London

Greyhound's demise raises safety, cost concerns for students

The vice-president of Western University's students' union says the London, Ont.-based school will push governments to help create new inter-city transportation options now that Greyhound has permanently shut its bus service in Ontario.

Western's students' union wants governments to address transportation accessibility issues

An empty Greyhound bus station in downtown London, Ont. For years a cheap and reliable way to travel between cities in Canada, the company permanently pulled the plug on its Ontario operations on Thursday. (Andrew Lupton/CBC)

For a segment of Western University students, an end-of-semester scramble for a Greyhound bus ticket was an annual tradition. 

Hours after their last exam, the race was on to find an empty seat on a bus headed home, whether it was Toronto, Windsor, Ont., or beyond. 

"Traditionally, if you're trying to get a ride home after exams, they completely sell out," said Mackenzy Metcalfe, vice-president of of external affairs for Western's Universty Students' Union (USC). "A lot of times there will be no Via rail tickets, no Greyhound tickets, because everybody is trying to travel home at the exact same time."

Over the past year, Greyhound buses in Ontario have been idle due to COVID-19 restrictions and concerns about spreading infection.

Last week came the final blow as Greyhound announced it was permanently shutting down operations in Ontario. The decision eliminates an essential option for travel between cities for low-income earners, non-drivers and students.

Metcalfe said Greyhound's demise raises concerns about transportation affordability for students, and she wants governments to address the issue.

"For students who live in the GTA [Greater Toronto Area] and who don't have a car, it's going to be a huge accessibility issue," she said. 

Students using other means to get around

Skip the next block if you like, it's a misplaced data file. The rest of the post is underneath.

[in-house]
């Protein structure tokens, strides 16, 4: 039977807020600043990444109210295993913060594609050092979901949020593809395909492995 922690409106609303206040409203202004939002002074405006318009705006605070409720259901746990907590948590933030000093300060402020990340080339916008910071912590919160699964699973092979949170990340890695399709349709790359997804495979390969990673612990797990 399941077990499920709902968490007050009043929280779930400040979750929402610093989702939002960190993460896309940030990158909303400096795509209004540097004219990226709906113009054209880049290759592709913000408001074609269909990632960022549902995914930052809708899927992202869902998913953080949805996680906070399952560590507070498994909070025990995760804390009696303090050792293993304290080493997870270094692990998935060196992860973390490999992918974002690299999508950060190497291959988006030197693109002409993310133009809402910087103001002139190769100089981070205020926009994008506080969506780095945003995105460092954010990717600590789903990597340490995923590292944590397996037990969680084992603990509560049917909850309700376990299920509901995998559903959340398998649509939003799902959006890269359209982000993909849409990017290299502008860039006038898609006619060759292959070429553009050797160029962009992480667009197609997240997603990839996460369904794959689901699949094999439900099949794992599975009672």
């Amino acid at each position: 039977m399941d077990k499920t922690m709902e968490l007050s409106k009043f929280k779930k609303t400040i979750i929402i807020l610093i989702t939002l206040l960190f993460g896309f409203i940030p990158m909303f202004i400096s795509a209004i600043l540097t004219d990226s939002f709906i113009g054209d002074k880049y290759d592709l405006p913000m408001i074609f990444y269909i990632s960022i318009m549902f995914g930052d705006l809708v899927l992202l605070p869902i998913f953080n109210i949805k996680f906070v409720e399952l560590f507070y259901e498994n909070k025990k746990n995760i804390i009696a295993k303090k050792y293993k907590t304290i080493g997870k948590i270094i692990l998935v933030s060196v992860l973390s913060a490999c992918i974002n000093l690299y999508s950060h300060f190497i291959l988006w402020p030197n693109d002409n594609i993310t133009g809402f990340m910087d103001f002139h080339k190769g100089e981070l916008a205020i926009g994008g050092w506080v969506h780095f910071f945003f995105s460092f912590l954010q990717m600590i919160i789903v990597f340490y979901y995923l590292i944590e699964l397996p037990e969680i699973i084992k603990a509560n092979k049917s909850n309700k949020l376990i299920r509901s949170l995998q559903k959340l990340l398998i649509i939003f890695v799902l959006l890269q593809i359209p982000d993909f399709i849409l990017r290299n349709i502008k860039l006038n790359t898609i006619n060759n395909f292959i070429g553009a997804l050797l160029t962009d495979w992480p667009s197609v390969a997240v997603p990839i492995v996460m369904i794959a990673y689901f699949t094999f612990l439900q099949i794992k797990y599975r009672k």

With Greyhound gone, Metcalfe said students are turning to other options to get to and from London on the cheap, including ride-sharing with strangers they connect with online. But that raises significant safety issues, she said.

"With COVID-19, that comes with an increased risk. When you're in a car with someone else, you enter their bubble, so that's a huge concern." 

Beyond COVID-19, Metcalfe said ride sharing also raises safety concerns for students, women in particular. 

With Greyhound bus service permanently halted, students are turning to other ways to get around, something that concerns the students' union at Western University. (Andrew Lupton/CBC)

"It's really nerve-wracking to go on a Facebook group and rely on a stranger to get you to your address," she said. "They pick you up and so they know where you come from and they drop you off."

Metcalfe said the USC plans to alert senior governments, getting them to look at inter-city transportation as a whole. 

"We're going to work with our provincial partners, the Ontario Undergraduate Student Alliance, to make sure affordable transportation is available for students." 

The end of Greyhound creates the potential for other transportation providers to enter the market, but they'll somehow have to find a way to succeed where Greyhound failed. 

Insurance costs cited as issue for transport providers

Brad Rice, executive vice-president of Robert Q Travel and Airbus, was disappointed to see Greyhound shutter its operations, but isn't surprised. He said its business model was under pressure even before the pandemic.

"You need frequency of service, people want to go when they want to go. You need a significant load factor and you need to have profitability to go with it." 

Rice cites rising insurance costs as a huge issue in the ground transportation industry in recent years.

"That cost has become astronomical. Those things put a lot of pressure on the bottom line." 

Rice said he expects an upstart company will emerge to meet the market demand of passengers who once rode Greyhound. 

"It's just a matter of time, but COVID has put a stall on a lot of things. We'll have to get through COVID first to see if the demand is there." 

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